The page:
I know it's been a long time since I posted anything here, but over the last few days I've tried to get my rear back into gear in terms of this blog. I've got a new book to read and a new video (still in the editing suite - it'll be with you soon) and plenty more exciting little tidbits, including a new design and new name coming your way in the coming weeks. Things are getting exciting! They're moving along! I'm getting somewhere!
And then this arrives in my inbox as part of the regular Bookworld mail out in the lead up to ANZAC Day:
The correct response is either "Hooray!" or "Oh crap." I haven't decided yet.
I'm really not sure how to feel about this.
On one hand, having a few more titles to add to my challenge is kind of nice. It's an opportunity to expand my reading in terms of war stories, which have never really fallen into my area of interest. (Except Nancy Wake. That lady kicked arse.) And look at that price! That's almost two dollars off the recommended retail price! I could definitely jump on that train!
On the other hand, this means I have four (maybe more) books to add to my list of Popular Penguins. With over 200 orange titles, a bunch of green crime titles, the pink McGrath Foundation titles and these new khaki war titles, I'm never going to get through them all at this rate!
Oh well. Better just pick up the pace and get on with it.
Despite being only one hundred and forty (or so) pages long, it took me a very long time to come to terms with The Great Gatsby. Declared by many to be “The Great American Novel”, and a stalwart of most English teachers’ libraries, it felt like there was far too much critical weight for me to grapple with. It was no surprise that I had dreaded reading it for so long, and perhaps that is why it took me so long not only to get through it, but also to appreciate it fully.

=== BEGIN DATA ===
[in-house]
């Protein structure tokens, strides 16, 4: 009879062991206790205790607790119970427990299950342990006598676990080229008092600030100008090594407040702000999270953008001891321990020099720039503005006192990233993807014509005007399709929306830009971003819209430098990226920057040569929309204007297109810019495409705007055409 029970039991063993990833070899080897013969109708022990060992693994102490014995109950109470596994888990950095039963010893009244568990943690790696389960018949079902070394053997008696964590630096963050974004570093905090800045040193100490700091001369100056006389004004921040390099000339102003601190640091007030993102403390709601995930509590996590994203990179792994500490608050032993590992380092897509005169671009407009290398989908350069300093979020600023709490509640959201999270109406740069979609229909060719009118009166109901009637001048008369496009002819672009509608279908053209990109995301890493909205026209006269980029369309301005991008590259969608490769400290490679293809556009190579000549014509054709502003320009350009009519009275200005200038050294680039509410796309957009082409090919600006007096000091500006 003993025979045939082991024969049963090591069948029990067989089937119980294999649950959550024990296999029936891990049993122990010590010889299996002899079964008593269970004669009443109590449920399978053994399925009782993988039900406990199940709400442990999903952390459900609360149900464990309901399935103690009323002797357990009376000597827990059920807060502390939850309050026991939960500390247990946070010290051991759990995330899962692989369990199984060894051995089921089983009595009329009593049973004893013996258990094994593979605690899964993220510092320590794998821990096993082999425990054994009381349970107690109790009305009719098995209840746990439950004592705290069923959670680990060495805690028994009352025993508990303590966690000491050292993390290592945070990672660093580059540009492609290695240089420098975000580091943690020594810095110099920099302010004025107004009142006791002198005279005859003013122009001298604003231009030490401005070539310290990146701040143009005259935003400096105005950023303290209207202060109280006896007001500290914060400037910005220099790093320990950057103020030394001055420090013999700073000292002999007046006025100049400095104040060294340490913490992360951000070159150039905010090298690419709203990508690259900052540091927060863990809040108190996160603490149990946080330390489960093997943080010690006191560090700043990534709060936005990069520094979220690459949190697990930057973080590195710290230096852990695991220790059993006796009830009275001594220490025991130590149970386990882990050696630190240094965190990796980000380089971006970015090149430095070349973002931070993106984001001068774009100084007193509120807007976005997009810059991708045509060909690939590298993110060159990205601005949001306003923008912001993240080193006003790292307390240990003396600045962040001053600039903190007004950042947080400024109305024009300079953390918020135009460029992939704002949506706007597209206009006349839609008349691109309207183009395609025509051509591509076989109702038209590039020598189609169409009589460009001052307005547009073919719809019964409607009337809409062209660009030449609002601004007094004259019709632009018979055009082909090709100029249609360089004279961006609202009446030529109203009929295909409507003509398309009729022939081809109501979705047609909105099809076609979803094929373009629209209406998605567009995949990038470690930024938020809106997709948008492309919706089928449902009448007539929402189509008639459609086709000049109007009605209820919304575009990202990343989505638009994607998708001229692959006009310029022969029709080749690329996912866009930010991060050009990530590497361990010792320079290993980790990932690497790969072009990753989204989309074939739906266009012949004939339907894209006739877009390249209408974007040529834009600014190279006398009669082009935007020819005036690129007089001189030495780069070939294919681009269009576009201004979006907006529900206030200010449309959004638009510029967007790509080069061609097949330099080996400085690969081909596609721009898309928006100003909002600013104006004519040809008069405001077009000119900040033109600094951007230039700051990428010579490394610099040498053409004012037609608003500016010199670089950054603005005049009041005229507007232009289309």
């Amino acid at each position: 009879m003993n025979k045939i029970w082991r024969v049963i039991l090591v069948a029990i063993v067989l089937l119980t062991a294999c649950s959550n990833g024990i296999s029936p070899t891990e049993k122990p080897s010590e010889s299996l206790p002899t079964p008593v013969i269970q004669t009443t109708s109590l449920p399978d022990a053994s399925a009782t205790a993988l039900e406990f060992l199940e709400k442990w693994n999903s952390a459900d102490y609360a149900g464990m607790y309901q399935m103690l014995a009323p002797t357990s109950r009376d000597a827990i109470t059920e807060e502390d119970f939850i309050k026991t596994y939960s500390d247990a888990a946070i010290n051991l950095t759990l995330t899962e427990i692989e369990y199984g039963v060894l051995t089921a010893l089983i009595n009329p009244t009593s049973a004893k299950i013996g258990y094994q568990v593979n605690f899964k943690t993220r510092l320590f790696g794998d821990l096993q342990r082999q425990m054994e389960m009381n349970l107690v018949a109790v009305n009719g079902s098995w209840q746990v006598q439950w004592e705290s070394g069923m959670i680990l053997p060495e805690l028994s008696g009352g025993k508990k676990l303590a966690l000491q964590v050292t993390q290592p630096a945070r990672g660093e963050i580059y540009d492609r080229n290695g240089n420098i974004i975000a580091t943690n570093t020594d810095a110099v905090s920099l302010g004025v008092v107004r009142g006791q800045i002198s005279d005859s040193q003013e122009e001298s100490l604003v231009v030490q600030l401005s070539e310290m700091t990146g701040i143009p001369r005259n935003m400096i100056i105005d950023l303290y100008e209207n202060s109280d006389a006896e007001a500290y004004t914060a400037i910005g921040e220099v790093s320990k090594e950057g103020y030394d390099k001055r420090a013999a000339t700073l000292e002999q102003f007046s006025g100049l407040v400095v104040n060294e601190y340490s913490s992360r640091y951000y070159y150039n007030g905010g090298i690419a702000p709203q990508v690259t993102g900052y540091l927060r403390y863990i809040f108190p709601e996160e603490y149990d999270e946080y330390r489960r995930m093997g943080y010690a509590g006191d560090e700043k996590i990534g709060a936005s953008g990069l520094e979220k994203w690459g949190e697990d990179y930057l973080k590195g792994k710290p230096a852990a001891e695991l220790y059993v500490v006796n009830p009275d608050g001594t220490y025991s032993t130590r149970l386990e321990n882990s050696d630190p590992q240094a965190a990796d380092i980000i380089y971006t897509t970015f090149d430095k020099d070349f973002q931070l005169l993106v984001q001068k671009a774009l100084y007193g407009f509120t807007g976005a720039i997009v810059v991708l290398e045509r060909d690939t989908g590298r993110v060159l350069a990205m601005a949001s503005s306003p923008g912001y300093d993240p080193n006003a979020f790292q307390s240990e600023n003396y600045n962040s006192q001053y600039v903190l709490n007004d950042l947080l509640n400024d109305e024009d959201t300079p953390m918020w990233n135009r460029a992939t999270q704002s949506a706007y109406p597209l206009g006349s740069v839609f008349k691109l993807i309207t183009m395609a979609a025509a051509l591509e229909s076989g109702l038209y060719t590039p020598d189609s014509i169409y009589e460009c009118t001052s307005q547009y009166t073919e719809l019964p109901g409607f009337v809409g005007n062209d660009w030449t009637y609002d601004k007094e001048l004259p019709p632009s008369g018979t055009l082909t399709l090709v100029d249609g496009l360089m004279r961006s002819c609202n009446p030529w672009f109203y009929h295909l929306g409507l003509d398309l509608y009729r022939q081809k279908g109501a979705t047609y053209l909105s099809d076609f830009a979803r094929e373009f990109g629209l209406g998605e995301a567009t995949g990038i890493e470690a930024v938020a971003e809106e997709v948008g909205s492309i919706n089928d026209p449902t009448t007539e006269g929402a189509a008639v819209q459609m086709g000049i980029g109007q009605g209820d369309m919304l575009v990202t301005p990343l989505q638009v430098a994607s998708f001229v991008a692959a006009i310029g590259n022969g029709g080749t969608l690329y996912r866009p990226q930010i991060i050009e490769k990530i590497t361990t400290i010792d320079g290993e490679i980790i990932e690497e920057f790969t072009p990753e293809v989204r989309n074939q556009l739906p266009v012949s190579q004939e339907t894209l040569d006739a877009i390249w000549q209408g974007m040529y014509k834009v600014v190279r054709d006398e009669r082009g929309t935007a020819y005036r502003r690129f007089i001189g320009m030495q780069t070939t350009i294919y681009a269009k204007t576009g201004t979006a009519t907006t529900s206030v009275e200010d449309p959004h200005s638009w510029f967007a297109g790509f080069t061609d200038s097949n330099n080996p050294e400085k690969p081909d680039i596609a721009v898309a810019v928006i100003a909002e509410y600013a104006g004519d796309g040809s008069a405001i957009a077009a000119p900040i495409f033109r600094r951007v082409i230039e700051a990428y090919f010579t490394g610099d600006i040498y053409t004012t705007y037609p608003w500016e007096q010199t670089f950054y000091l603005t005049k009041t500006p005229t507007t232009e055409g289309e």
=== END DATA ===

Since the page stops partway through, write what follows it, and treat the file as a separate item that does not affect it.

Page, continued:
I can’t tell you how long it took me to read it initially; because it feels so long ago that I actually can’t remember. I think it took about a fortnight, broken up into intermittent chunks. In my first reading, I tried to keep up with the story, hurrying my way through it in anticipation of seeing Baz Luhrmann’s recent adaptation before it left the cinemas. I managed to finish it in time, but I ended up feeling less than positive about the book.
Upon finishing it, I felt like I had just endured a return to high school English class: the themes that I had been told about all the way through the book seemed heavy-handed, with no nuance or interpretation; I hated most of the characters, save Gatsby (because he still seemed nice, and I was certain he had been hard done by from the events of the book), but I had a special disdain for Nick Carroway, who I felt had washed his hands of his own implication in the narrative, choosing instead to declare himself better than those he had freely chosen to associate with, and whose questionable actions he had not protested during the time they were happening. To me, Carroway was a coward, and a self-aggrandising one at that. He aggravated me immensely, and made reading the book more than a little grating. I thought the story was good, but I simply didn’t connect with any of the characters in a way that would give the book the life so many had insisted it had. It felt like, well, a bit of wank.
So yes, it’s easy to say that my first impressions of the book weren’t great. But they certainly weren’t mature either - I had judged it with about as much open-mindedness as a grumpy teenager.
Oh god, I totally made that pun, didn't I? Sorry about that.
Look, here's a video full of jump cuts and lots of unnecessary piss-poor special effects to make up for it!
And in case you missed it, here's the trailer for the latest film incarnation of The Great Gatsby.
It's bigger because it's way better than the video I made.
Please tell me things about The Great Gatsby that I should be aware of, but remember that people who engage in the act of spilling spoilers will be hung from the ceiling by their fingernails. (Yes, I will be watching the Crash Course videos on the subject. Don't rush me, okay?!)
So here we are: all read, for the third time. It's been quite the journey getting to this point (I lost the book twice, and had to re-purchase it on the second occasion), and I can't help but feel like there is only one way to sum up my experience of reading this book.
Puns, snark and Greenpeace,
From Homer to Hemingway.
In short: just perfect.
There will be a new video soon. I promise. I have a lot riding on how quickly I read the next book, hence I am anxious to get stuck in, so for once my word on this subject is totally solid.